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Re: Select a parrent node with s CSS selector?

From: Andrew Fedoniouk <news@terrainformatica.com>
Date: Tue, 24 Apr 2007 21:13:52 -0700
Message-ID: <002001c786f8$8fc0ff30$3501a8c0@TERRA>
To: "Ilia Goranov" <css-babailiica@babailiica.com>, <www-style@w3.org>, "Steven Pemberton" <steven.pemberton@cwi.nl>

----- Original Message ----- 
From: "Steven Pemberton" <steven.pemberton@cwi.nl>
To: "Andrew Fedoniouk" <news@terrainformatica.com>; "Ilia Goranov" 
<css-babailiica@babailiica.com>; <www-style@w3.org>
Sent: Tuesday, April 24, 2007 2:33 PM
Subject: Re: Select a parrent node with s CSS selector?

> On Mon, 23 Apr 2007 09:25:32 +0200, Andrew Fedoniouk 
> <news@terrainformatica.com> wrote:
>> >   ----- Original Message -----
>> >   From: Ilia Goranov
> ...
>> >   My proposal to the working group is to use the "less than" character
>> - > closing tag brace to set to which part of the selector the rule have 
>> to > apply. In the example above:
>> >
>> >   body>div.content p.description<a:link
>> So to find style of p.description CSS engine will need to scan
>> 1) all parents ( for body>div.content )
>> 2) *and* all it is children ( for a:link )
>> Computational complexity of style resolving is O( n * m * d)  currently
>> where n - number of DOM elements,
>> m - number of styles.
>> Your proposal changes the compelxity to O( n * n * m * d )  that is 
>> highly non-desirable as you may expect.
> Are you sure about this? CSS is currently designed so that you can decide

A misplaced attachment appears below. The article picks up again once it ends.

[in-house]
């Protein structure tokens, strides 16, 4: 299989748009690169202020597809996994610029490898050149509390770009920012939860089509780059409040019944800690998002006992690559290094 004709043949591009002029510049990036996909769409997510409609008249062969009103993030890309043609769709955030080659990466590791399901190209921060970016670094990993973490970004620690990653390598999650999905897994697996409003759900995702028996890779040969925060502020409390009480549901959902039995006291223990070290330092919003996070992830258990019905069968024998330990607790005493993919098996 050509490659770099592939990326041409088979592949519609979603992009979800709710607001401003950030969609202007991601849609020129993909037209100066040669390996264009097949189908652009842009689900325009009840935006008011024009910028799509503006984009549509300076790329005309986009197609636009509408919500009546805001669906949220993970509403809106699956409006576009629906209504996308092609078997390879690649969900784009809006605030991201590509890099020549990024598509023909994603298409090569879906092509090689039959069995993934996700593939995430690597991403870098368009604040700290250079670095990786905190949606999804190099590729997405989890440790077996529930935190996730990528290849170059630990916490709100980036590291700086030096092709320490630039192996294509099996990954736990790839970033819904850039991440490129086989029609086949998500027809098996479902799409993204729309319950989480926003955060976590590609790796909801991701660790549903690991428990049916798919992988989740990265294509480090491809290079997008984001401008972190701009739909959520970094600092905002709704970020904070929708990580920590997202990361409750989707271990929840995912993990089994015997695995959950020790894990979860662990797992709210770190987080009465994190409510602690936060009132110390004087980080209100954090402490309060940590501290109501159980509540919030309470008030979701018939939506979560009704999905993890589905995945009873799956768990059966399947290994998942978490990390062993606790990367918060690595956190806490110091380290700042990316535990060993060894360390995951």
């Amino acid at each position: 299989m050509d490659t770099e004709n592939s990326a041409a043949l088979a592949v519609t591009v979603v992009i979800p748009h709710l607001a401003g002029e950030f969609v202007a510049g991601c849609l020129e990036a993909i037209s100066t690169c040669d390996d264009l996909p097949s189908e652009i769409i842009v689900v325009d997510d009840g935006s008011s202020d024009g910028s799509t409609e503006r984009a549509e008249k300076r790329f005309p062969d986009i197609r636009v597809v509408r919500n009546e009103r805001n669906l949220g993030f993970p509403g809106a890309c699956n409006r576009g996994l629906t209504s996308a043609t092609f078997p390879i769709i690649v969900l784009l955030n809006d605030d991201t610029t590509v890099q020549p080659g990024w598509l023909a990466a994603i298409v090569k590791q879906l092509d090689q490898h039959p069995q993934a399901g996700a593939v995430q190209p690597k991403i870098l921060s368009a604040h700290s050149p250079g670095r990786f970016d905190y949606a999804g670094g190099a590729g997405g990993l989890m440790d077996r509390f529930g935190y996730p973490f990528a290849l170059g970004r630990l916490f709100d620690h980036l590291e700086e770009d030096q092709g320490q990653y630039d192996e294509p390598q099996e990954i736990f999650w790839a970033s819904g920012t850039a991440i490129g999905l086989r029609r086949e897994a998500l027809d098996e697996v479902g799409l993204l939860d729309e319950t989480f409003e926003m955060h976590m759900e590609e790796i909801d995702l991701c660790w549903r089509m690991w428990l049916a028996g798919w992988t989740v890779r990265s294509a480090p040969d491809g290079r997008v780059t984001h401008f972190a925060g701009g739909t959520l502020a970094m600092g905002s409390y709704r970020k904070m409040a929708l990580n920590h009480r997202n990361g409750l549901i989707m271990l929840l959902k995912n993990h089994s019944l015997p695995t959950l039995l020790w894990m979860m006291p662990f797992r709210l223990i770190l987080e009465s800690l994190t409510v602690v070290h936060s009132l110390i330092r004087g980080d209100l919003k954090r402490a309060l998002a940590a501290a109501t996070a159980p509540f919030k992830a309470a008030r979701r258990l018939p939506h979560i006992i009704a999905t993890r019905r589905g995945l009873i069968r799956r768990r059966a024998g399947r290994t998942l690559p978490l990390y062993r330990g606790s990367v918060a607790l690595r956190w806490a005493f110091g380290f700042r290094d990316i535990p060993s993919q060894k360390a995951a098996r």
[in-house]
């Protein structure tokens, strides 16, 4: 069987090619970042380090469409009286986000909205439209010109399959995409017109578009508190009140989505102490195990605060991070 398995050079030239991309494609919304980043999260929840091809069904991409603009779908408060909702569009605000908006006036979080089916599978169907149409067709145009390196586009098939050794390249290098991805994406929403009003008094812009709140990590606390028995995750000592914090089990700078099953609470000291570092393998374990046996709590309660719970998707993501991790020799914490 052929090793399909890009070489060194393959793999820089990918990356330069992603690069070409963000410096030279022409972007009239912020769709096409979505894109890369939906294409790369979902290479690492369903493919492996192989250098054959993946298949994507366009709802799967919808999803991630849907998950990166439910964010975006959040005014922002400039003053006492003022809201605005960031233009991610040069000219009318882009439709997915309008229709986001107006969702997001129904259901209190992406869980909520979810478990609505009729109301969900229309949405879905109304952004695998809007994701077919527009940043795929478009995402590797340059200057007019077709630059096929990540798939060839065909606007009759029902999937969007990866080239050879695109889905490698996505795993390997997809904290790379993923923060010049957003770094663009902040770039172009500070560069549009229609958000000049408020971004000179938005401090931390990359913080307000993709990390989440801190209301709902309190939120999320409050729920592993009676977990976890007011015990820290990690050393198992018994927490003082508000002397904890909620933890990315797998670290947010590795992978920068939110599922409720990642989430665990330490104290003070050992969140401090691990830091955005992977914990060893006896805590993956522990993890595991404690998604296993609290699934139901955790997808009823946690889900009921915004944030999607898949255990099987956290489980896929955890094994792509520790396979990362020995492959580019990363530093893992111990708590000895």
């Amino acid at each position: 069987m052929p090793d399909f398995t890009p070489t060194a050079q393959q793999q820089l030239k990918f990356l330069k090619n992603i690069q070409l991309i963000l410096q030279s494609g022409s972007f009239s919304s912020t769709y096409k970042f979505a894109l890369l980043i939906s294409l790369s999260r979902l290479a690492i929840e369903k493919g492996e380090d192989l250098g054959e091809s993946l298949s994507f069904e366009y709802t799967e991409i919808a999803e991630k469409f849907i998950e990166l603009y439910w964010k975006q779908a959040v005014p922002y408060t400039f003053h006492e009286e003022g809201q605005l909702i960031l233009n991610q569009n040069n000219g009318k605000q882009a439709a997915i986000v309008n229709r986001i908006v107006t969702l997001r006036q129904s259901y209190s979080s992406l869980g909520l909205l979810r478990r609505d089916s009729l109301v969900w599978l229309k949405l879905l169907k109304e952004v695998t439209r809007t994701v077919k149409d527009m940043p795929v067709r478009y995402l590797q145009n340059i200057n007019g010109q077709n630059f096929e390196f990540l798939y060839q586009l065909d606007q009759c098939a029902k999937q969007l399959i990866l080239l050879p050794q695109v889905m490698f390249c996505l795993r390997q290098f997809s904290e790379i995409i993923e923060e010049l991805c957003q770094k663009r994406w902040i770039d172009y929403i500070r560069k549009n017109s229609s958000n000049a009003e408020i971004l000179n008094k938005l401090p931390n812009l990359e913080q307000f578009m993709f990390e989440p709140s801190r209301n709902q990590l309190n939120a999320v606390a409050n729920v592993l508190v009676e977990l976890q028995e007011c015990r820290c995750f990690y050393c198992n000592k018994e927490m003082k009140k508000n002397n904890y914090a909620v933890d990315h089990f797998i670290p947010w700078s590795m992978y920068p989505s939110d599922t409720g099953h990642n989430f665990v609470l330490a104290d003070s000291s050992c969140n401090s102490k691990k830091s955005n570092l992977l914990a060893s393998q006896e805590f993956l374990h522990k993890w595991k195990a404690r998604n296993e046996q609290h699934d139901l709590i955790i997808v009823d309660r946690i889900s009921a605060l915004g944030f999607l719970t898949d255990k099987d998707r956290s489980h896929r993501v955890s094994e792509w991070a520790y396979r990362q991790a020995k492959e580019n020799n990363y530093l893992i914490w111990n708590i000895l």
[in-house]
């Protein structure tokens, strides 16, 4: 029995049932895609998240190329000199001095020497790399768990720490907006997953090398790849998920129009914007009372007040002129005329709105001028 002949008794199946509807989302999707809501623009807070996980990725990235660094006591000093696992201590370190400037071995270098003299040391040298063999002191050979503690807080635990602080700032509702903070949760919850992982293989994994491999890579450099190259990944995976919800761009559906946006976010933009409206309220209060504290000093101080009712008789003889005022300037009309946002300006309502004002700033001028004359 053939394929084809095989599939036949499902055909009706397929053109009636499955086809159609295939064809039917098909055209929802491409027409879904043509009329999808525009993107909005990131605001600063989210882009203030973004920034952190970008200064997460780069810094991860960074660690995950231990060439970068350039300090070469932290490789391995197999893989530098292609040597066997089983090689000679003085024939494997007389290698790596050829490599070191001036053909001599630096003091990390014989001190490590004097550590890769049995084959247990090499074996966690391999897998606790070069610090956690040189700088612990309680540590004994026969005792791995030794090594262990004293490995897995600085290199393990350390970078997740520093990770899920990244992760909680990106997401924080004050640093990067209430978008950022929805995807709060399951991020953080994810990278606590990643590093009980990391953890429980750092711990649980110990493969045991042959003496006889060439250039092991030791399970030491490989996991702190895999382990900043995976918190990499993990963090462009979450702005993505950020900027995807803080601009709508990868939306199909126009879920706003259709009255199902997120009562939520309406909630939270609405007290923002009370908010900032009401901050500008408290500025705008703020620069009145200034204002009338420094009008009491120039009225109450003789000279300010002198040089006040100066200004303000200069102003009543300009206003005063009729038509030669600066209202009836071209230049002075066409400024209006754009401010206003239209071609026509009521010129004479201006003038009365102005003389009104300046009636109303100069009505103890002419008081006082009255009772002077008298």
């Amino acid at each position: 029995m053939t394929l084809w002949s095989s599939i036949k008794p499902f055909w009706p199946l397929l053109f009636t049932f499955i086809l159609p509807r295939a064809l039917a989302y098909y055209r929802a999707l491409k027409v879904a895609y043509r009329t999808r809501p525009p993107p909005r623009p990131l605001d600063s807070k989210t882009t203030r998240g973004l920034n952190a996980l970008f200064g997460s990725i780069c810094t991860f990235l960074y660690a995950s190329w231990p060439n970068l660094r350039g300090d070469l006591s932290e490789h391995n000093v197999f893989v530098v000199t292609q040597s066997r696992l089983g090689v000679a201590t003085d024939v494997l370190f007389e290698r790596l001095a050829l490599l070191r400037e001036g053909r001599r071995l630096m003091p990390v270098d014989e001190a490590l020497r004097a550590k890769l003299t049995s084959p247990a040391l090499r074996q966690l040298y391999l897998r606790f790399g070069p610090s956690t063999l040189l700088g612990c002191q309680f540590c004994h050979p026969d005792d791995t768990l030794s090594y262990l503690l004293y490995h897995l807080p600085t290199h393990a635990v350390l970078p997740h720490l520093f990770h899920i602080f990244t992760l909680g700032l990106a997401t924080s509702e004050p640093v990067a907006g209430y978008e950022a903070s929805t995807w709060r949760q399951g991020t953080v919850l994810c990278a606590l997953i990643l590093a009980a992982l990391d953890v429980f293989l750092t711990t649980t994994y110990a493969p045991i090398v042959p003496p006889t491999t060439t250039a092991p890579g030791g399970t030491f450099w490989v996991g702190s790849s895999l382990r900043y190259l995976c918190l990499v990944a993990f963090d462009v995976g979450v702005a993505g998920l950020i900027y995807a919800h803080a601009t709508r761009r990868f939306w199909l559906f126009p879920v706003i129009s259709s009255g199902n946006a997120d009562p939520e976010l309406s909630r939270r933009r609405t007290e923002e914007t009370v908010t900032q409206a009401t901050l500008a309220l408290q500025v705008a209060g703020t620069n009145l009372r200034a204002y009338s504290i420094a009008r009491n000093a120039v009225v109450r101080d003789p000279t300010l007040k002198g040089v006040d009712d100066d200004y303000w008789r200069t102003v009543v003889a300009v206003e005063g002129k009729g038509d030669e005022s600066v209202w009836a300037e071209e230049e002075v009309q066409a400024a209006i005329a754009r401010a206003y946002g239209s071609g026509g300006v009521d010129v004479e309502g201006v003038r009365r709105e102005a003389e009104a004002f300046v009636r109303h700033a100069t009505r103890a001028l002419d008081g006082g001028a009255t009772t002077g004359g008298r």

> when you are at an element which styles apply, and presumably 
> implementations use that knowledge. Consequently if you added this rule to 
> such implementations it would indeed blow the complexity up. But it is not 
> inherent complexity; since the selector ">" and the proposed "<" are 
> symmetrical, I would expect at worst only a linear increase in complexity. 
> It would just need a different algorithm.

...since the selector ">" and the proposed "<" are  symmetrical,...

They are far from being symmetrical.

A > B - any element B that has immediate parent of A

So to check for B selector - O(1),
for A selector - O(1)
and "immediate parent" is always known so also O(1).
And integral complexity = O(n)

A < B - any element A that has B among its n children.

You need to check for A - O(1).
and all n children for B selector

n * O(1) + O(1) = O(n)

So time needed to test for the selector
is dependent from number of children of the element.

In fact main bottleneck of style resolving
is not selector tests per se.
But in any case selectors that are O(n) complex
where n is a number of children or characters and
not desirable.

Andrew Fedoniouk.

> Steven Pemberton
Received on Wednesday, 25 April 2007 05:14:28 UTC

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